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Publication numberUS20060079836 A1
Publication typeApplication
Application numberUS 10/963,272
Publication dateApr 13, 2006
Filing dateOct 12, 2004
Priority dateOct 12, 2004
Also published asCA2591389A1, EP1802368A2, EP1802368B1, US7491188, WO2006042260A2, WO2006042260A3
Publication number10963272, 963272, US 2006/0079836 A1, US 2006/079836 A1, US 20060079836 A1, US 20060079836A1, US 2006079836 A1, US 2006079836A1, US-A1-20060079836, US-A1-2006079836, US2006/0079836A1, US2006/079836A1, US20060079836 A1, US20060079836A1, US2006079836 A1, US2006079836A1
InventorsThomas Holman, Jan Weber, Scott Schewe
Original AssigneeHolman Thomas J, Jan Weber, Scott Schewe
Export CitationBiBTeX, EndNote, RefMan
External Links: USPTO, USPTO Assignment, Espacenet
Reinforced and drug-eluting balloon catheters and methods for making same
US 20060079836 A1
Abstract
The present invention generally relates to the field of intravascular medical devices, and more specifically to the field of balloon catheters and other similar diagnostic or therapeutic catheters within the body for treatment and diagnosis of diseases. In particular, the present invention relates to reinforced balloon catheters and drug-eluting balloon catheters and corresponding methods for producing same.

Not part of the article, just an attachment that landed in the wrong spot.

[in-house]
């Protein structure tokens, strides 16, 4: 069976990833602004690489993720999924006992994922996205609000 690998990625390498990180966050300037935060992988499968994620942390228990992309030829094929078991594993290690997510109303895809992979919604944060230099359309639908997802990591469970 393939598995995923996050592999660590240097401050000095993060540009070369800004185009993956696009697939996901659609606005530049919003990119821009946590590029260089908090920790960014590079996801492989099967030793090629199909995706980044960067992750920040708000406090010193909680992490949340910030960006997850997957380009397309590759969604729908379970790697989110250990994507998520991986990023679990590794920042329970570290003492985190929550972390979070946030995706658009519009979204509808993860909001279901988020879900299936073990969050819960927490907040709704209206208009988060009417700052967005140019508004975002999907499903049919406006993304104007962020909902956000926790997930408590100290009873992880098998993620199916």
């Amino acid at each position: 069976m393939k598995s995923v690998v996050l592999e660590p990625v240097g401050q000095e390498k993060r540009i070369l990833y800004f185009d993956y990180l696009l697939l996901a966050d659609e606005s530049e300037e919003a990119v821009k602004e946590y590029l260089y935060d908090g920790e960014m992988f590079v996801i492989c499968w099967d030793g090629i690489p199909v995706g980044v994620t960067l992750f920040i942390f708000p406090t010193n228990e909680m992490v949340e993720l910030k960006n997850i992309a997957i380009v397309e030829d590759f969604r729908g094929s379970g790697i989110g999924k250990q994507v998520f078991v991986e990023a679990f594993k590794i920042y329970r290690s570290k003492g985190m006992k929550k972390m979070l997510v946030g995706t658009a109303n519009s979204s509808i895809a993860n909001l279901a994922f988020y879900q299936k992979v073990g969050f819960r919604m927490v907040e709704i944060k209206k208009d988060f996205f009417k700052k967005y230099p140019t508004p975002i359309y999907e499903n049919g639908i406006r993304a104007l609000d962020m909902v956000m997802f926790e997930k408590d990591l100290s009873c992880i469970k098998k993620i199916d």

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Claims(52)
1. A balloon catheter device, comprising:
an inflatable balloon comprising a wall with an inner surface that defines an inner volume;
an elongate member having an outer surface, the elongate member being disposed within the inner volume of the inflatable balloon such that a lumen is established between the inner surface of the balloon and the outer surface of the elongate member when the balloon is in a non-collapsed state; and
a plurality of structural members traversing portions of said lumen.
2. The device of claim 1, wherein at least some of the structural members comprise an inorganic material.
3. The device of claim 1, wherein at least some of the structural members comprise a material selected from a metal and a ceramic.